The ocean contains distinct ecosystems, but they’re much harder to see than terrestrial forests or savannas. A new model helps scientists better understand patterns of undersea life, which is threatened by pollution, invasive species, and warming temperatures.
What’s new: Researchers from MIT and Harvard used neural networks to update existing maps of undersea ecosystems.
How it works: The authors used unsupervised learning to analyze relationships between different species of plankton and the nutrients they consume.
- Drawing on data from simulations of plankton populations built by MIT’s Darwin Project, the model used a clustering algorithm to draw boundaries around areas where plankton and nutrients showed high levels of interdependence.
- The model generated a map of 115 unique ecological areas, each with a distinct balance of plankton species and nutrients.
- The researchers organized these areas into 12 ecoregions based on the life they contain. Nutrient-poor zones form aquatic deserts, while nutrient-rich areas near coastlines support biodiversity comparable to rainforests.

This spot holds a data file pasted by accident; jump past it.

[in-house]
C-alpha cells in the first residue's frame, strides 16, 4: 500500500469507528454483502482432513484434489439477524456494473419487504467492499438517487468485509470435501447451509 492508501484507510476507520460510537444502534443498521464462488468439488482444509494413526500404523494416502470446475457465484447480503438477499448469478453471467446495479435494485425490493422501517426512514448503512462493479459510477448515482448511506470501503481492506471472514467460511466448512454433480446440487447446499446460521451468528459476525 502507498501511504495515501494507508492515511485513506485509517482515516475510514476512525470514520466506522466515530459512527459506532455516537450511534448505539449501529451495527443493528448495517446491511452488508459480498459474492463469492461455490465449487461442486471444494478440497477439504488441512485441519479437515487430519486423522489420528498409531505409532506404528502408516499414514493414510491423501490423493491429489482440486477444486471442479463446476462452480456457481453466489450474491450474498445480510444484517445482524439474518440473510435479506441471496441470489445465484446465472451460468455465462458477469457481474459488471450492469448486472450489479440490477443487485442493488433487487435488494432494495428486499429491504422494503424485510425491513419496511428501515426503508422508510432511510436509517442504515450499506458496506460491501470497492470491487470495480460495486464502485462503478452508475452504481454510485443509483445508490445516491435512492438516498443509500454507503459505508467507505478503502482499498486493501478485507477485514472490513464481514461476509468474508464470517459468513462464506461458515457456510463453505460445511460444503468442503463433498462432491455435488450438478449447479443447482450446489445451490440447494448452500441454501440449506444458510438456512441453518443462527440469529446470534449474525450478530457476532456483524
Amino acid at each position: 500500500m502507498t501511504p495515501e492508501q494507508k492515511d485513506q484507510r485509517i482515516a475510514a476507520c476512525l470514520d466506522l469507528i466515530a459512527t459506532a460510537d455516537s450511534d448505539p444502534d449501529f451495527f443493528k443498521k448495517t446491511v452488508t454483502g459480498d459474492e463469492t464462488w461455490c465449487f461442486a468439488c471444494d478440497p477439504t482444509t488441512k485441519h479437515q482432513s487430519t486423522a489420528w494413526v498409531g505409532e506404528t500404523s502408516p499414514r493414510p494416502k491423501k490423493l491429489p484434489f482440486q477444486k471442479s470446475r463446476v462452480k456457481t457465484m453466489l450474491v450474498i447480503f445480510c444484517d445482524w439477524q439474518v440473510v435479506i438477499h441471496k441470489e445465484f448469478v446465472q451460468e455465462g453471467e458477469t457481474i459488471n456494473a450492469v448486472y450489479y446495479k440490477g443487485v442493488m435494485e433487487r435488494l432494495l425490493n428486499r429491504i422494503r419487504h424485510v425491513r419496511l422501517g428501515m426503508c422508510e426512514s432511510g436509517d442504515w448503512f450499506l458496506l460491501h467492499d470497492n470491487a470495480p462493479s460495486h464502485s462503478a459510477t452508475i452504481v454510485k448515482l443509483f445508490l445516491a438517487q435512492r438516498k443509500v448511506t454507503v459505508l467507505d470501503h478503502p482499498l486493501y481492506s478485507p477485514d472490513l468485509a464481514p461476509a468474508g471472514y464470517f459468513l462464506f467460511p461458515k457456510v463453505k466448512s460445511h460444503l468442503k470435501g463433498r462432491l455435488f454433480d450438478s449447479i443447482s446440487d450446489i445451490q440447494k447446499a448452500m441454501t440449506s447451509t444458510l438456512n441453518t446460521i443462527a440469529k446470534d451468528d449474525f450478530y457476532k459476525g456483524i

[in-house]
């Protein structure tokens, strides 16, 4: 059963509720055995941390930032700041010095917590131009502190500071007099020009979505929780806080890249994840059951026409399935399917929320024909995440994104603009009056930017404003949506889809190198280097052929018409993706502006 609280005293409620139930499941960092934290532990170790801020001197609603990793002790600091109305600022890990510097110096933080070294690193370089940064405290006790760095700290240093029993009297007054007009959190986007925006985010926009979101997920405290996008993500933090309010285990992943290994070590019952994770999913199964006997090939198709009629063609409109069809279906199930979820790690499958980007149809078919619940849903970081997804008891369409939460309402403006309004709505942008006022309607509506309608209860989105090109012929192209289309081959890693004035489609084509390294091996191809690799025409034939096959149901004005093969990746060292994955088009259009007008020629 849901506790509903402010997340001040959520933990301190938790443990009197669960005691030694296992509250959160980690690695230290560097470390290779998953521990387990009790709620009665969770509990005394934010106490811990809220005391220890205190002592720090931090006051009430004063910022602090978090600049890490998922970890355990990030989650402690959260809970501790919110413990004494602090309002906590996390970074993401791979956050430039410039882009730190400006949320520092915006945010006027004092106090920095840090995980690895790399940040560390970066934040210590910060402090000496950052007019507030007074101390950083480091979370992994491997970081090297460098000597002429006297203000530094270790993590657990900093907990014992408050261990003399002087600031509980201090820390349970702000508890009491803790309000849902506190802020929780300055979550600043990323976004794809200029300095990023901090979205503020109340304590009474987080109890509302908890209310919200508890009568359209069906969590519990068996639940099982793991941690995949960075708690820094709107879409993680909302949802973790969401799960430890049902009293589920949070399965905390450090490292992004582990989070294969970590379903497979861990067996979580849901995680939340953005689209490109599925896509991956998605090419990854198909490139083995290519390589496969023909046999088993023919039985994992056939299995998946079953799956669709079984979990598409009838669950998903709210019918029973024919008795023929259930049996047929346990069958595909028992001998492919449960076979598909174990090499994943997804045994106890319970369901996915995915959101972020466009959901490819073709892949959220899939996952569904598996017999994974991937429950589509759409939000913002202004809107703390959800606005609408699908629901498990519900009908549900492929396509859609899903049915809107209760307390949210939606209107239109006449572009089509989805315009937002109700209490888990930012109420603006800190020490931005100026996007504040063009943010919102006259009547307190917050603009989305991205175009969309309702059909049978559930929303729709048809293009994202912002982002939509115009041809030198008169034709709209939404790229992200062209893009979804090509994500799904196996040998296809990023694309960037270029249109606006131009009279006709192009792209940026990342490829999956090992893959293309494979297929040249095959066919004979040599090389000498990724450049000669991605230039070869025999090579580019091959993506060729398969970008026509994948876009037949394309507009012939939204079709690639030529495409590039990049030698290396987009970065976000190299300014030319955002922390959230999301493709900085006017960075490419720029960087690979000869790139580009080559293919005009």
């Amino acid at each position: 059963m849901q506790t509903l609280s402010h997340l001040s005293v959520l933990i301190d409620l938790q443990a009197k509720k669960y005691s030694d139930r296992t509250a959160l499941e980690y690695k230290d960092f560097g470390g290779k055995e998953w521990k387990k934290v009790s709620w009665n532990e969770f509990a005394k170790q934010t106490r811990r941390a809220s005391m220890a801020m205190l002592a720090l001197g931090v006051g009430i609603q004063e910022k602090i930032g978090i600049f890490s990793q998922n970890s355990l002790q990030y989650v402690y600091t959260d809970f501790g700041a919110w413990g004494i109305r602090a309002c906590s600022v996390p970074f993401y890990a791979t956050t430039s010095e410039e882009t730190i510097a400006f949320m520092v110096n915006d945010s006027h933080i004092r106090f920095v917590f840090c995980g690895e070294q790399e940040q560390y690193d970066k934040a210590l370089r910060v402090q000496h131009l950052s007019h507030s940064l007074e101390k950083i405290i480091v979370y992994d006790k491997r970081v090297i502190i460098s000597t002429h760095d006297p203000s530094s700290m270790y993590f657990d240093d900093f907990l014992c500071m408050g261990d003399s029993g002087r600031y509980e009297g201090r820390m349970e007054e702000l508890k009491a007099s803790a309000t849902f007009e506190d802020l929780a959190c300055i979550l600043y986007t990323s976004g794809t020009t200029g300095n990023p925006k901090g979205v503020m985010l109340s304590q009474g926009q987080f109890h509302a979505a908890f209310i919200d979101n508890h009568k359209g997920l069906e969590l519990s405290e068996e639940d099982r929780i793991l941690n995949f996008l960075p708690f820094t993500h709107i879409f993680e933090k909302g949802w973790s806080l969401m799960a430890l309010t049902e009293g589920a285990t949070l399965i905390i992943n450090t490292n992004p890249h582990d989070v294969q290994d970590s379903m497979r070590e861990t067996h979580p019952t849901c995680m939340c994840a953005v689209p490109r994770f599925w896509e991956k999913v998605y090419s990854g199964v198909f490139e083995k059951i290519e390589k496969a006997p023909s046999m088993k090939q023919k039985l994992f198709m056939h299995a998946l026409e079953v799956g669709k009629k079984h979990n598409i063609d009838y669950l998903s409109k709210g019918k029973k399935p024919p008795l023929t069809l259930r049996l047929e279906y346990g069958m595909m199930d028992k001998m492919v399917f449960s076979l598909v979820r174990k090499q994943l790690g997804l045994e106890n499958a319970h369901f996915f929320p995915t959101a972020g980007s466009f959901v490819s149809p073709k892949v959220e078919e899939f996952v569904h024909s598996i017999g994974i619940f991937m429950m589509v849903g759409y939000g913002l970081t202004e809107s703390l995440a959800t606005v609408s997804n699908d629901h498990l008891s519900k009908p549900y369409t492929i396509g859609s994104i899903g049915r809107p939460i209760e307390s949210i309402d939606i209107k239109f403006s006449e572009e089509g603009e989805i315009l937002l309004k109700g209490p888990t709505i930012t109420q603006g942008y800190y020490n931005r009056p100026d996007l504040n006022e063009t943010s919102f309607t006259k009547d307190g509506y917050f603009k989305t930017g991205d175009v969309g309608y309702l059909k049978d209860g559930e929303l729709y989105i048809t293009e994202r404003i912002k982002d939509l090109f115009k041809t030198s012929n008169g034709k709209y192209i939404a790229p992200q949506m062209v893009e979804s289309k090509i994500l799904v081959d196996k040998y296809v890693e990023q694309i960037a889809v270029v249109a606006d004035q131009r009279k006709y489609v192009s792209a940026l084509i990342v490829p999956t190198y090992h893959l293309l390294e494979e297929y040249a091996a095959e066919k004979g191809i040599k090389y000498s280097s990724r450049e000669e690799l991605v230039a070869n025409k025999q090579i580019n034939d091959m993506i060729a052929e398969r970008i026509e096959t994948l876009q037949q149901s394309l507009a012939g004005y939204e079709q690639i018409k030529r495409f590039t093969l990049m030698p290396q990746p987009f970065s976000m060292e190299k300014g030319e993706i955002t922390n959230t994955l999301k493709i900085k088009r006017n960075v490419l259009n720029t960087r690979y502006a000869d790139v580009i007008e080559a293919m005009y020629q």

Results: The model’s predictions aligned well with measurements taken by scientific surveys and satellite data.
Behind the news: Deep learning is being used to tackle a variety of environmental problems.
- Researchers at Austria’s University of Natural Resources and Life Sciences devised a neural network to predict harmful outbreaks of bark beetles in Germany.
- Columbia University scientists trained a model to recognize bird songs and used it to evaluate the impact of climate change on avian migration.
Why it matters: Phytoplankton feed aquatic creatures from microorganisms to whales, produce half of the world’s oxygen, and absorb enormous amounts of atmospheric carbon. Models like this could help oceanographers gauge the planet’s capacity to sustain life.
We’re thinking: As educators, we’re all for algorithms that help fish. We don’t want them to drop out of school.